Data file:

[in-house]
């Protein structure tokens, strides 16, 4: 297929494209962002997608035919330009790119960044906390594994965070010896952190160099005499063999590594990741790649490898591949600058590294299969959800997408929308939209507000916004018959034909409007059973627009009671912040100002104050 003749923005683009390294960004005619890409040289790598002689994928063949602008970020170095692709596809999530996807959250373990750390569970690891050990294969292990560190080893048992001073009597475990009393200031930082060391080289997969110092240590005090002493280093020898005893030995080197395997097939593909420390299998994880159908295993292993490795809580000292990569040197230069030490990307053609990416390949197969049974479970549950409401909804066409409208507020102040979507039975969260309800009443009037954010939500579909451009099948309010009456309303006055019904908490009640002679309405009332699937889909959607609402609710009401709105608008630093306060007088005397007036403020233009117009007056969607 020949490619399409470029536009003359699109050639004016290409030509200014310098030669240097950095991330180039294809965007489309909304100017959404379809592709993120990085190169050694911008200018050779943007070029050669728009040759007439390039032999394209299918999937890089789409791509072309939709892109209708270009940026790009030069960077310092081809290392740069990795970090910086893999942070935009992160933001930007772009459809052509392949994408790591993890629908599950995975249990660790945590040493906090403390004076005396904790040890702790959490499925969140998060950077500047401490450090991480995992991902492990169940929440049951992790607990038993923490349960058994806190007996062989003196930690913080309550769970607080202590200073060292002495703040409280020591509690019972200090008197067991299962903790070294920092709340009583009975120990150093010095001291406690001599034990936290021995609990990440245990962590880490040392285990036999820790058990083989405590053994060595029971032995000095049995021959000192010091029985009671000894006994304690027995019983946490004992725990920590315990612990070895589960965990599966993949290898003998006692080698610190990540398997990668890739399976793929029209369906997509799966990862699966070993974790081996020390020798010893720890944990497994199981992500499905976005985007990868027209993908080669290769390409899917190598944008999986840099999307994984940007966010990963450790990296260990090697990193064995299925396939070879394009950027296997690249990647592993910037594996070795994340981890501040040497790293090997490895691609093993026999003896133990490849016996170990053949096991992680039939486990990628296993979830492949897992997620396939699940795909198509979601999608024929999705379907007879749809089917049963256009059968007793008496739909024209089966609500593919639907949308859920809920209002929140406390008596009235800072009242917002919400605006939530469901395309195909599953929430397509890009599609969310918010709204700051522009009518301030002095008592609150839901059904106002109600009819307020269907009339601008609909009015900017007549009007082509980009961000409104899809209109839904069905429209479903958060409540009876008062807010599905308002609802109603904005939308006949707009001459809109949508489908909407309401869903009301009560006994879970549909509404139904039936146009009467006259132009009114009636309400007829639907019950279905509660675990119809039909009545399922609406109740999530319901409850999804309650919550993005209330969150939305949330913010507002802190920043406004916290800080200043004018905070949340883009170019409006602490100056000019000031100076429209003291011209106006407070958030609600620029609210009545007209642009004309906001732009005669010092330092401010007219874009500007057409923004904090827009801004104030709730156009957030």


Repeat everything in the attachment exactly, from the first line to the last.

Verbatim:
[in-house]
């Protein structure tokens, strides 16, 4: 297929494209962002997608035919330009790119960044906390594994965070010896952190160099005499063999590594990741790649490898591949600058590294299969959800997408929308939209507000916004018959034909409007059973627009009671912040100002104050 003749923005683009390294960004005619890409040289790598002689994928063949602008970020170095692709596809999530996807959250373990750390569970690891050990294969292990560190080893048992001073009597475990009393200031930082060391080289997969110092240590005090002493280093020898005893030995080197395997097939593909420390299998994880159908295993292993490795809580000292990569040197230069030490990307053609990416390949197969049974479970549950409401909804066409409208507020102040979507039975969260309800009443009037954010939500579909451009099948309010009456309303006055019904908490009640002679309405009332699937889909959607609402609710009401709105608008630093306060007088005397007036403020233009117009007056969607 020949490619399409470029536009003359699109050639004016290409030509200014310098030669240097950095991330180039294809965007489309909304100017959404379809592709993120990085190169050694911008200018050779943007070029050669728009040759007439390039032999394209299918999937890089789409791509072309939709892109209708270009940026790009030069960077310092081809290392740069990795970090910086893999942070935009992160933001930007772009459809052509392949994408790591993890629908599950995975249990660790945590040493906090403390004076005396904790040890702790959490499925969140998060950077500047401490450090991480995992991902492990169940929440049951992790607990038993923490349960058994806190007996062989003196930690913080309550769970607080202590200073060292002495703040409280020591509690019972200090008197067991299962903790070294920092709340009583009975120990150093010095001291406690001599034990936290021995609990990440245990962590880490040392285990036999820790058990083989405590053994060595029971032995000095049995021959000192010091029985009671000894006994304690027995019983946490004992725990920590315990612990070895589960965990599966993949290898003998006692080698610190990540398997990668890739399976793929029209369906997509799966990862699966070993974790081996020390020798010893720890944990497994199981992500499905976005985007990868027209993908080669290769390409899917190598944008999986840099999307994984940007966010990963450790990296260990090697990193064995299925396939070879394009950027296997690249990647592993910037594996070795994340981890501040040497790293090997490895691609093993026999003896133990490849016996170990053949096991992680039939486990990628296993979830492949897992997620396939699940795909198509979601999608024929999705379907007879749809089917049963256009059968007793008496739909024209089966609500593919639907949308859920809920209002929140406390008596009235800072009242917002919400605006939530469901395309195909599953929430397509890009599609969310918010709204700051522009009518301030002095008592609150839901059904106002109600009819307020269907009339601008609909009015900017007549009007082509980009961000409104899809209109839904069905429209479903958060409540009876008062807010599905308002609802109603904005939308006949707009001459809109949508489908909407309401869903009301009560006994879970549909509404139904039936146009009467006259132009009114009636309400007829639907019950279905509660675990119809039909009545399922609406109740999530319901409850999804309650919550993005209330969150939305949330913010507002802190920043406004916290800080200043004018905070949340883009170019409006602490100056000019000031100076429209003291011209106006407070958030609600620029609210009545007209642009004309906001732009005669010092330092401010007219874009500007057409923004904090827009801004104030709730156009957030």